17 September 2009

S3M-4861 Road Safety Framework [Closing Speech]

Scottish Parliament

Thursday 17 September 2009

[THE PRESIDING OFFICER opened the meeting at 09:15]
... ... ...
Road Safety Framework

The Deputy Presiding Officer (Trish Godman): The next item of business is a debate on motion S3M-4861, in the name of Stewart Stevenson, on the Scottish road safety framework.

... ... ...

Stewart Stevenson:

This has been a useful debate. As I indicated at the outset, I am prepared to accept all three amendments—I could, of course, pick at some of their wording—because they all reflect the concern that is shared by all parties in the Parliament to ensure that we make our roads safer and that we make people's use of those roads safer.

Road safety is not an issue that we can build our way out of by forever improving our roads. Indeed, it is pretty clear that an increasing proportion of the accidents on our roads are related to driver behaviour and that, increasingly, the engineering interventions that we make on our roads should be about protecting people—who are often confronted by unreasonable driver behaviour—from the consequences of other people's accidents by giving them roads that give them exits or soft options that minimise the effects of poor driving.

We have had some good speeches that have highlighted a number of important issues. Des McNulty talked about the visually impaired and the use of shared surfaces. Like him, I think that there are some important issues there. The idea of clearing a space and making it shared is a good one, if we can find ways of providing areas in which people who are visually impaired can be protected and of allowing people to recognise the different needs of others.

The concept of shared surfaces often relates to the reduction of speeds in urban areas. Charlie Gordon touched on that in what was, as ever, a thoughtful speech. He said that we should use measures that affect the way that people use our roads to improve safety. I have every sympathy with that approach.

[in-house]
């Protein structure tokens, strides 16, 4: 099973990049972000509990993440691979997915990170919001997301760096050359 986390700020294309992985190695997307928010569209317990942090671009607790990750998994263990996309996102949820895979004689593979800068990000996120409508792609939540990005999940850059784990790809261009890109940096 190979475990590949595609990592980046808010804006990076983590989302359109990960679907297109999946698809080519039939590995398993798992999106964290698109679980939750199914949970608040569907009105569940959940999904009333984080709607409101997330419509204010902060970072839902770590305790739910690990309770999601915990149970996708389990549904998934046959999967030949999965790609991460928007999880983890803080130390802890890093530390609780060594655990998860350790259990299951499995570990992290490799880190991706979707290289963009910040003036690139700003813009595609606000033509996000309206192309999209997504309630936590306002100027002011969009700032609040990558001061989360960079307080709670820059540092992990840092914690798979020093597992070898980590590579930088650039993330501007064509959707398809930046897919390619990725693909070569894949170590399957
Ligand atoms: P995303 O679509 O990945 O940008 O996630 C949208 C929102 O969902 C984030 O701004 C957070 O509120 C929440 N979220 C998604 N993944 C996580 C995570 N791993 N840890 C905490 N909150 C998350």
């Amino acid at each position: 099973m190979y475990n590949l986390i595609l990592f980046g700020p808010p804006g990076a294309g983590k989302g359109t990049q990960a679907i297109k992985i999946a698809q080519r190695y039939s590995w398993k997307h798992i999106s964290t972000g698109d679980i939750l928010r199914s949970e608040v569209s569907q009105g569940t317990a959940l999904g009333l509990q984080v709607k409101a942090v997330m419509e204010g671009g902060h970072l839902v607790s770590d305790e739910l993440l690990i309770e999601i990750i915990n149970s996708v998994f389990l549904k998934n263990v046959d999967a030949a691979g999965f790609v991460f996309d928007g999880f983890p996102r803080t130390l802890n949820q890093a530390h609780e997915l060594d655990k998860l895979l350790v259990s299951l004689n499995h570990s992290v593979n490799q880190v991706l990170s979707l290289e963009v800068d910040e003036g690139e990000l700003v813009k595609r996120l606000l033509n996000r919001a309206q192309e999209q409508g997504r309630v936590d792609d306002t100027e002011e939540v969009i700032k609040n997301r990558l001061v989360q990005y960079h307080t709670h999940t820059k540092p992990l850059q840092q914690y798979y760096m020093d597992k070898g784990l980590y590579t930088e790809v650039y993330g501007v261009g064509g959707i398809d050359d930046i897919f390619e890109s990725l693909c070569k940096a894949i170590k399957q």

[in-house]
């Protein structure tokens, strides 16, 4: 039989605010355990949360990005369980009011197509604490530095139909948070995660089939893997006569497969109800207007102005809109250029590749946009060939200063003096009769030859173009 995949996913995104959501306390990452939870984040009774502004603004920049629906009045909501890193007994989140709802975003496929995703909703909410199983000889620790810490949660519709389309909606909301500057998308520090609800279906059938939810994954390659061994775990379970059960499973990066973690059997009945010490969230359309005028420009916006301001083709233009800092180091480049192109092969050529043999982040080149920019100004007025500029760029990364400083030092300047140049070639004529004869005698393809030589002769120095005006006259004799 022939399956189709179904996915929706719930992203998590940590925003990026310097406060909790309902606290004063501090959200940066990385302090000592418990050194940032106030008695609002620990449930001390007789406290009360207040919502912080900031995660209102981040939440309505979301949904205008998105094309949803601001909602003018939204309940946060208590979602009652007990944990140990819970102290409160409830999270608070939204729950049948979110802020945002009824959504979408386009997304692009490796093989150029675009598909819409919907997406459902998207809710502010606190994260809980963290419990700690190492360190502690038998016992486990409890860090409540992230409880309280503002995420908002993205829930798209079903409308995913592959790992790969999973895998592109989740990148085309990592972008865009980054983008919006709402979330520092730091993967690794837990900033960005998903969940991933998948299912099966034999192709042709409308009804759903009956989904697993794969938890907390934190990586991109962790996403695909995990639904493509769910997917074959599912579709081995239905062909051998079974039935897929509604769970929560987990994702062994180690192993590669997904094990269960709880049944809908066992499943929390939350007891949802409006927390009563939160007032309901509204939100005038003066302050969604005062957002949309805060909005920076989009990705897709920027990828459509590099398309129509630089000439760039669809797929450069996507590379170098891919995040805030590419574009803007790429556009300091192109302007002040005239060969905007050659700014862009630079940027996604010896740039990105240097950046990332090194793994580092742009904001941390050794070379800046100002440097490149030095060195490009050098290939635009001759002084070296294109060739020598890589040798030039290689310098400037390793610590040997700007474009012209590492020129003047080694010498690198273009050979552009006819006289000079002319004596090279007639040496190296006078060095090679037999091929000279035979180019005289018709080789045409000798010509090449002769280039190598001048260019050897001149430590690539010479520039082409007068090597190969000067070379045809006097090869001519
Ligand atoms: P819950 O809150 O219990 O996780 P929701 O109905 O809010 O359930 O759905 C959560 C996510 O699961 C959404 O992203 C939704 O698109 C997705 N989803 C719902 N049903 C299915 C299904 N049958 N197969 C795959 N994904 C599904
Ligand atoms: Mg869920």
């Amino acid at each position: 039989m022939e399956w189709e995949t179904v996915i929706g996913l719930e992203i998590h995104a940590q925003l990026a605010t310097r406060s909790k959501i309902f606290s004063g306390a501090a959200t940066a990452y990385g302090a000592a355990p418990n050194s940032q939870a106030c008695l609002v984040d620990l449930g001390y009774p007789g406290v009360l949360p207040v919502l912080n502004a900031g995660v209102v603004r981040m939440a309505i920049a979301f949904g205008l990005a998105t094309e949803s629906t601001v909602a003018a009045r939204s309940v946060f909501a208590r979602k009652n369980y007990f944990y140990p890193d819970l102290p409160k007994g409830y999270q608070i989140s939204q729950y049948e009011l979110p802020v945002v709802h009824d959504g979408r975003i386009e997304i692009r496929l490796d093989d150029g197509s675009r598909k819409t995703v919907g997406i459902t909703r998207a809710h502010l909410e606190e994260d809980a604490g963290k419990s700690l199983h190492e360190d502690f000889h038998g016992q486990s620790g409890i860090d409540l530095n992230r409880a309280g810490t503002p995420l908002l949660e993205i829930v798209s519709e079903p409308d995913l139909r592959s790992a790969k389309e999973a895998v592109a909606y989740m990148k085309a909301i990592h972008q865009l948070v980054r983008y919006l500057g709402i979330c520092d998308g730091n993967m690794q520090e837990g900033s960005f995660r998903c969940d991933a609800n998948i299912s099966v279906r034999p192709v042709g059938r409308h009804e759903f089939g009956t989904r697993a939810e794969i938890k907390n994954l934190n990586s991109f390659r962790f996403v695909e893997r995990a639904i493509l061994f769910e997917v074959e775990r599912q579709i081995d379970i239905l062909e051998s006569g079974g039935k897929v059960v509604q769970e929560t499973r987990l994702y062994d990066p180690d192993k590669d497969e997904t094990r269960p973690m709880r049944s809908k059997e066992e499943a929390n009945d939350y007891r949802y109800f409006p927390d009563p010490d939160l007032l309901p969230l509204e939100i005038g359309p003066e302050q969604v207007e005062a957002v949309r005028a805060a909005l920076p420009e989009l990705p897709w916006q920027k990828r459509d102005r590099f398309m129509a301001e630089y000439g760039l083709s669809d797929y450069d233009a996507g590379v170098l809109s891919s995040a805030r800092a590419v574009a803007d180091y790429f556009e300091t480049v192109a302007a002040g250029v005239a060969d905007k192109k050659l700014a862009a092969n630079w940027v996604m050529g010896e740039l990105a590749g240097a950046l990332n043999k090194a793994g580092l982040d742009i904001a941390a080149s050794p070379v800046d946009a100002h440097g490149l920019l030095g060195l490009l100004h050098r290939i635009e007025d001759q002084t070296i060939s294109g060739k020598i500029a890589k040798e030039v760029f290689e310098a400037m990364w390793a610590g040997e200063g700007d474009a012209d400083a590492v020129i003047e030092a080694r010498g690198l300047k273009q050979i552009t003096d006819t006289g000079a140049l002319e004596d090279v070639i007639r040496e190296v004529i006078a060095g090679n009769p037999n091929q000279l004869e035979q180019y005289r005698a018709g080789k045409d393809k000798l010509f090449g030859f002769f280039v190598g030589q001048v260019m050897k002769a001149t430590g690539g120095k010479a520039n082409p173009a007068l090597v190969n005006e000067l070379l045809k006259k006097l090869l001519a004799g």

Des McNulty also mentioned the need to work with Westminster—we do, of course. We have had a number of good ideas from Westminster, and it is clear that Westminster sees merit in what we have done, much of which is reflected in what it is doing. We are working on slightly different timescales, but we are certainly working to a shared objective.

Mention was made of the Swedish objective of zero road deaths, but it is worth making the point that, although important work is being done and good progress has been made in Sweden, there is not the same degree of cross-body working that exists in Scotland, which was introduced by the previous Administration and has been sustained by this one. Indeed, the Swedes are having to have a rethink, as the progress that they had made is not being sustained.

Alex Johnstone, among others, introduced the subject of rural road deaths. Those of us who represent areas in the north-east of Scotland have particular concerns about the relationship of that issue to young drivers. It is suggested that two thirds of accidents are caused by driver error. Inexperienced drivers in their first year of driving—members should note that I said "inexperienced" rather than "young", although it is inevitable that young drivers will be inexperienced—are as much as five or six times more likely to have an accident as other people are. We must have a special focus on them.

Alex Johnstone and Alison McInnes spoke about school buses, which is not just an issue of legislation. Technology can help, but we must educate and show true leadership. Alison McInnes said that we need targets—of course we do—and pointed, quite properly, to the fact that children from the lowest socioeconomic groups are at significantly higher risk.

The budget of Sustrans is being sustained, and we are working on driver training with the Driving Standards Agency at Westminster. It is clear that some roads need new investment, and I welcome the work that Stuart McMillan has been doing in his constituency to help identify where such investment is appropriate.

Like many members, Jamie Stone spoke about his constituency. He highlighted the fact that road junctions present particular challenges, which they do. Dave Thompson returned to the subject of drink-driving limits. I am glad that the Liberals reflected the position that we have taken in their amendment.

Charlie Gordon got the school jotter out of the back of his pants and talked about kerb drill. It is right that we need some flair and imagination of the kind that has meant that, even at his great age, the road safety education that he received at school is still at the forefront of his mind. We must keep doing such work.

We would all be astonished if anyone had risen to their feet today to oppose road safety and, of course, we have not been astonished.

We have had an excellent debate. Much more has been said than I can summarise in the six minutes that I have been kindly allowed. We will read the Official Report carefully and seek to respond accordingly. We will, of course, continue to work with partners.

I hope that we achieve unanimity when we vote.


Stewart Stevenson
does not gather, use or
retain any cookie data.

However Google who publish for us, may do.
fios ZS is a name registered in Scotland for Stewart Stevenson

  © Blogger templates The Professional Template by 2008

Back to TOP